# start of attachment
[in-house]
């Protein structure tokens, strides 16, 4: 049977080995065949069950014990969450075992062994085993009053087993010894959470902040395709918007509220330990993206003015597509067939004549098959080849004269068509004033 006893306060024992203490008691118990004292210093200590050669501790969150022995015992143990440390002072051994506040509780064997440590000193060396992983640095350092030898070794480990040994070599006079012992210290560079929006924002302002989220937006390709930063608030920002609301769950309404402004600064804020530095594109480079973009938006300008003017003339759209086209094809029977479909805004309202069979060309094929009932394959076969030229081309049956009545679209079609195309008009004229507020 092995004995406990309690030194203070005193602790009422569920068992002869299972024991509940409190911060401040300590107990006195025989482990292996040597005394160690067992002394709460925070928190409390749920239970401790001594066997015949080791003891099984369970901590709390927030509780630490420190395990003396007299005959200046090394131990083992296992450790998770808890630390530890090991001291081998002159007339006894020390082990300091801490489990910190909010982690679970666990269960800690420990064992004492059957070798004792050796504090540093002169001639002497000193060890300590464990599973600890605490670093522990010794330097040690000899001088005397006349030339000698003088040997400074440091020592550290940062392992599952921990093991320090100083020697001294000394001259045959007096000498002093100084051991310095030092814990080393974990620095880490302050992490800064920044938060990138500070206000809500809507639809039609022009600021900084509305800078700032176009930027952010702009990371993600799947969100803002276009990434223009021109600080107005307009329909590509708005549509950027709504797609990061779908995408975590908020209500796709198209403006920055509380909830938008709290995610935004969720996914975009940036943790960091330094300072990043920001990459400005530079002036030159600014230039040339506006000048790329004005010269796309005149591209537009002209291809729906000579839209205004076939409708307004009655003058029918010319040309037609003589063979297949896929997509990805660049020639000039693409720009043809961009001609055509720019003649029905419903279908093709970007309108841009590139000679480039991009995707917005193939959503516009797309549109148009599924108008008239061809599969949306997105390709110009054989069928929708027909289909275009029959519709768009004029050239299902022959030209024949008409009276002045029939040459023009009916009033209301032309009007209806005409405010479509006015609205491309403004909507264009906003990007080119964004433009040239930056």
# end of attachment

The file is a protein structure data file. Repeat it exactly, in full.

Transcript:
[in-house]
């Protein structure tokens, strides 16, 4: 049977080995065949069950014990969450075992062994085993009053087993010894959470902040395709918007509220330990993206003015597509067939004549098959080849004269068509004033 006893306060024992203490008691118990004292210093200590050669501790969150022995015992143990440390002072051994506040509780064997440590000193060396992983640095350092030898070794480990040994070599006079012992210290560079929006924002302002989220937006390709930063608030920002609301769950309404402004600064804020530095594109480079973009938006300008003017003339759209086209094809029977479909805004309202069979060309094929009932394959076969030229081309049956009545679209079609195309008009004229507020 092995004995406990309690030194203070005193602790009422569920068992002869299972024991509940409190911060401040300590107990006195025989482990292996040597005394160690067992002394709460925070928190409390749920239970401790001594066997015949080791003891099984369970901590709390927030509780630490420190395990003396007299005959200046090394131990083992296992450790998770808890630390530890090991001291081998002159007339006894020390082990300091801490489990910190909010982690679970666990269960800690420990064992004492059957070798004792050796504090540093002169001639002497000193060890300590464990599973600890605490670093522990010794330097040690000899001088005397006349030339000698003088040997400074440091020592550290940062392992599952921990093991320090100083020697001294000394001259045959007096000498002093100084051991310095030092814990080393974990620095880490302050992490800064920044938060990138500070206000809500809507639809039609022009600021900084509305800078700032176009930027952010702009990371993600799947969100803002276009990434223009021109600080107005307009329909590509708005549509950027709504797609990061779908995408975590908020209500796709198209403006920055509380909830938008709290995610935004969720996914975009940036943790960091330094300072990043920001990459400005530079002036030159600014230039040339506006000048790329004005010269796309005149591209537009002209291809729906000579839209205004076939409708307004009655003058029918010319040309037609003589063979297949896929997509990805660049020639000039693409720009043809961009001609055509720019003649029905419903279908093709970007309108841009590139000679480039991009995707917005193939959503516009797309549109148009599924108008008239061809599969949306997105390709110009054989069928929708027909289909275009029959519709768009004029050239299902022959030209024949008409009276002045029939040459023009009916009033209301032309009007209806005409405010479509006015609205491309403004909507264009906003990007080119964004433009040239930056």